The only things that remain from the mosque built in the 12th century and replaced by the cathedral are the tower - Giralda - and the adjacent cloister, called Pateo de los Naranjos because it is all planted with orange trees.
The Muslim origins can be clearly seen in one of its doors, called Puerta del Perdon.
This perfect example of Gothic architecture, enriched with the Muslim tower of Giralda and "pateos", it's a cool place in the furnace of Seville, with lots of treasures to justify a long and relaxing visit, with special evidence to Colon's tomb.
Built in the beginning of the 15th century, it is the third largest church in the world, and so beautiful, that I must not waste your time describing some of the beauties that you need to discover locally by yourself, with the help of a good guide.
However, if it means nothing to you, there's another reason to approach it - It is also the central place from where horse ridden carts depart, covering the touristy area in the easiest way to do it.
Kind of a must see here.
A huge building, very majestic, lots to see.
Huge crowd's though :(
This is definatly a place to see. The building itself is awe inspiring, the art works magnificent and the feeling of just being there awesome :)
It Is one of the largest cathedrals in the world, the third, after Saint Peter and Saint Paul's in London. It is a Gothic church, but of Arab origin, its construction started in 1433 and completed in 1507, lower the architect Alonso Martinez. Definitely one of the largest cathedrals in the world, which is not to say one of the most beautiful. Seville Cathedral was built on the remains of the destroyed Great Mosque of Seville. No doubt the intention of the builders was to impress the world with its size, but that effort the spirit and proportions present in other Gothic cathedrals of Europe was lost.
Es una de las catedrales más grandes del mundo, la tercera, después de San Pedro del Vaticano y San Pablo de Londres. Se trata de un templo gótico, aunque de origen árabe, se inicio su construcción en 1433 y terminada en 1507, baja la dirección del arquitecto Alonso Martínez. Sin duda una de las mayores catedrales del mundo, lo cual no quiere decir una de las más bellas. La catedral de Sevilla fue construida sobre los restos de la destruida Gran Mezquita de Sevilla. Sin duda la intención de sus constructores fue impresionar al mundo con su magnitud, pero en ese esfuerzo se perdió el espíritu y las proporciones, presentes en otras catedrales góticas de Europa.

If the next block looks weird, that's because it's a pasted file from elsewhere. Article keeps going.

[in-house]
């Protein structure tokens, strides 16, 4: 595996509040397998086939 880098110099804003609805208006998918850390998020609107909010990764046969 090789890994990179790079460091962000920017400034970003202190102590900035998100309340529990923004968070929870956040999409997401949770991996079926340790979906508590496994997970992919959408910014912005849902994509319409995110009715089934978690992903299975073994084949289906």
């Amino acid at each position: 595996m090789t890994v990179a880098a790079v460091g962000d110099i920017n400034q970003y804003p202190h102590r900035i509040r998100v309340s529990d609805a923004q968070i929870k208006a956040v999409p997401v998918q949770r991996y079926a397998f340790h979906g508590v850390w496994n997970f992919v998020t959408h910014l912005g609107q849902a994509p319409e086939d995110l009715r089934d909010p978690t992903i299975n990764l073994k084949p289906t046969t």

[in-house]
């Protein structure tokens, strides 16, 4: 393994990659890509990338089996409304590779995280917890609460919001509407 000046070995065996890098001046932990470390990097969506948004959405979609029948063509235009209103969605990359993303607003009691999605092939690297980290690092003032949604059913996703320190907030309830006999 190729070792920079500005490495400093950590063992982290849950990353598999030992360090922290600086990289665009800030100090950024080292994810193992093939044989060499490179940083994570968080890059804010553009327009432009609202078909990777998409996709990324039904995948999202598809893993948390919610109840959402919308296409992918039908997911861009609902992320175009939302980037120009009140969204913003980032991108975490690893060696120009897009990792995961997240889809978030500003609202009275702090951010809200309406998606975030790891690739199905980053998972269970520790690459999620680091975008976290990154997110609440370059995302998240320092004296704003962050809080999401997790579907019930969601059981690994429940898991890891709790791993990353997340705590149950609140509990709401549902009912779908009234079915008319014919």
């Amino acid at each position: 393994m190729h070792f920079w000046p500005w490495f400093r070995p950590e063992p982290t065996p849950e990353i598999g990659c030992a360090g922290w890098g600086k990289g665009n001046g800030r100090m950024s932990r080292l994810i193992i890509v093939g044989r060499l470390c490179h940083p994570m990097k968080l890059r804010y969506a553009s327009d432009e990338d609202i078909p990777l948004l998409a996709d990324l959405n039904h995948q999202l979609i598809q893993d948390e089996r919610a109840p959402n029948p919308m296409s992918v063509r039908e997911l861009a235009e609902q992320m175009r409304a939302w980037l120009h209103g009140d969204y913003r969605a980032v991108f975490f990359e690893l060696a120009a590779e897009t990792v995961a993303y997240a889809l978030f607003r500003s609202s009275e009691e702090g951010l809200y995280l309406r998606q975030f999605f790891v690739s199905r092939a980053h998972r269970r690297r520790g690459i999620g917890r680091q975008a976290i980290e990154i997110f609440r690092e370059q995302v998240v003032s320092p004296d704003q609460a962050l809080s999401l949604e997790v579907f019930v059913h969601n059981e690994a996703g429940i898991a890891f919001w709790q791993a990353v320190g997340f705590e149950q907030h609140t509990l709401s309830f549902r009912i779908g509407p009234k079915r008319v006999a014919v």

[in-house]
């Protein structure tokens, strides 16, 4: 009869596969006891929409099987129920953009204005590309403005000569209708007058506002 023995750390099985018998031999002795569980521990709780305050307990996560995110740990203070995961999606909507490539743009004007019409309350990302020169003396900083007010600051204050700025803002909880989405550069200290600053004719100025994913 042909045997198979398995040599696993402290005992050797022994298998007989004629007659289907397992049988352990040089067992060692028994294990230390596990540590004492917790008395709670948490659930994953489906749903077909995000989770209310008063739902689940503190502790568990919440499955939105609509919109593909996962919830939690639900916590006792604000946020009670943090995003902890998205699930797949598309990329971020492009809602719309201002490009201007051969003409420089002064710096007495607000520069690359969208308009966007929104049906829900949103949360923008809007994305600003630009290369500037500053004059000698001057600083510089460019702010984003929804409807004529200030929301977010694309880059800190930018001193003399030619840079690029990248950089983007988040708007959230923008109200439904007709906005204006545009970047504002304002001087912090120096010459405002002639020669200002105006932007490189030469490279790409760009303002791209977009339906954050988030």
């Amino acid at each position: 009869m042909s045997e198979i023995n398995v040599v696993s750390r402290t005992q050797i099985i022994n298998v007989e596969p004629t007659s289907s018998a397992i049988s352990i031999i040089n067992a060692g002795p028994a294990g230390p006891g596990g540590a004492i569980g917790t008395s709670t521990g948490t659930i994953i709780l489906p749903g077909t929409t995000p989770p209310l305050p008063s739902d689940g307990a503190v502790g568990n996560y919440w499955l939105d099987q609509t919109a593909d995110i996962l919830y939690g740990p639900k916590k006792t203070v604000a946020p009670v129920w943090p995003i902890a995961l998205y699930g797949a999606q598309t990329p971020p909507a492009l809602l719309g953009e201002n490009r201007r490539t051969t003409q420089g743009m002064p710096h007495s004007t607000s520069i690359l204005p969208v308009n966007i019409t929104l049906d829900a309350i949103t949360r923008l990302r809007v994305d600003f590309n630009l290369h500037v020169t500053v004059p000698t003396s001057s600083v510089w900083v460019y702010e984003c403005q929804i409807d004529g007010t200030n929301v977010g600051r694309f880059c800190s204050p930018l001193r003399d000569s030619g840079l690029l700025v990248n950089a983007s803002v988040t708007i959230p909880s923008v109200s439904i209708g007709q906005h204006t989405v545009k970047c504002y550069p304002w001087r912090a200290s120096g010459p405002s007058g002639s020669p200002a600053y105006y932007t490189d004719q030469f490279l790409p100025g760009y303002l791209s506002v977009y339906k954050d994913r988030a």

The first building on the site now occupied by the world’s largest Gothic cathedral was a brick-built mosque, dating from the 12th century. The only parts of this which can be seen today are the courtyard, now known as the Orange Tree Courtyard, and the minaret, which forms the lower part of the Giralda bell tower.
In 1248, following the reconquest of Seville, the mosque was consecrated as a cathedral.
Construction of the Gothic Cathedral that we see today took place between 1434 and 1517, starting with the western part. There were further phases of building from 1528-1601 (work to the Royal Chapel, Sacristy and Chapter House); 1648-1758 (the parish church of El Sagrario) and 1825-1928 (three main doors and the south-west corner).
When we visited, the queues for the Cathedral were long, in sharp contrast to the Alcazar. So long, that when we arrived at around 11.30 a.m. we decided to go to the Torre d’Oro instead in the hope that the queue would be shorter later on. When we returned to the cathedral in the early afternoon, there was still a queue, but rather shorter. It took about 20 minutes to reach the ticket office, which was located in gift shop. Tickets cost 8 euro, which included entrance to Iglesia del Salvador. (It’s well worth the short walk to visit this bright pink baroque church, by the way).
Entry to the cathedral proper is via a Musuem of Sevillian art, with exhibits including a particularly grisly sculpted head of John the Baptist.
The interior of the Cathedral is very ornate. There are very many chapels which tend to distract attention from the High Altar, which is some feat, given that it is extravagantly covered with gold leaf.
It was rather depressing to note the tourists queueing up to take selfies using the mirror that has been placed to enable visitors to view the ceiling.
The main construction of Seville without doubt is Catedral de Santa Maria. This Cathedral is the third on size a Christian temple. It concedes only to cathedrals of Sacred Peter's in Rome and Sacred Paul in London. However it is the biggest in the world a Gothic cathedral.
You can watch my 6 min 15 sec Video Sevilla Cathedral out of my Youtube channel or here on VT.
During the Moorish occupation, the Arabs built their main mosque on the grounds where a church was placed. After the reconquest made by Ferdinand III, the Christians built this cathedral on the mosque place, but respecting some parts of this building.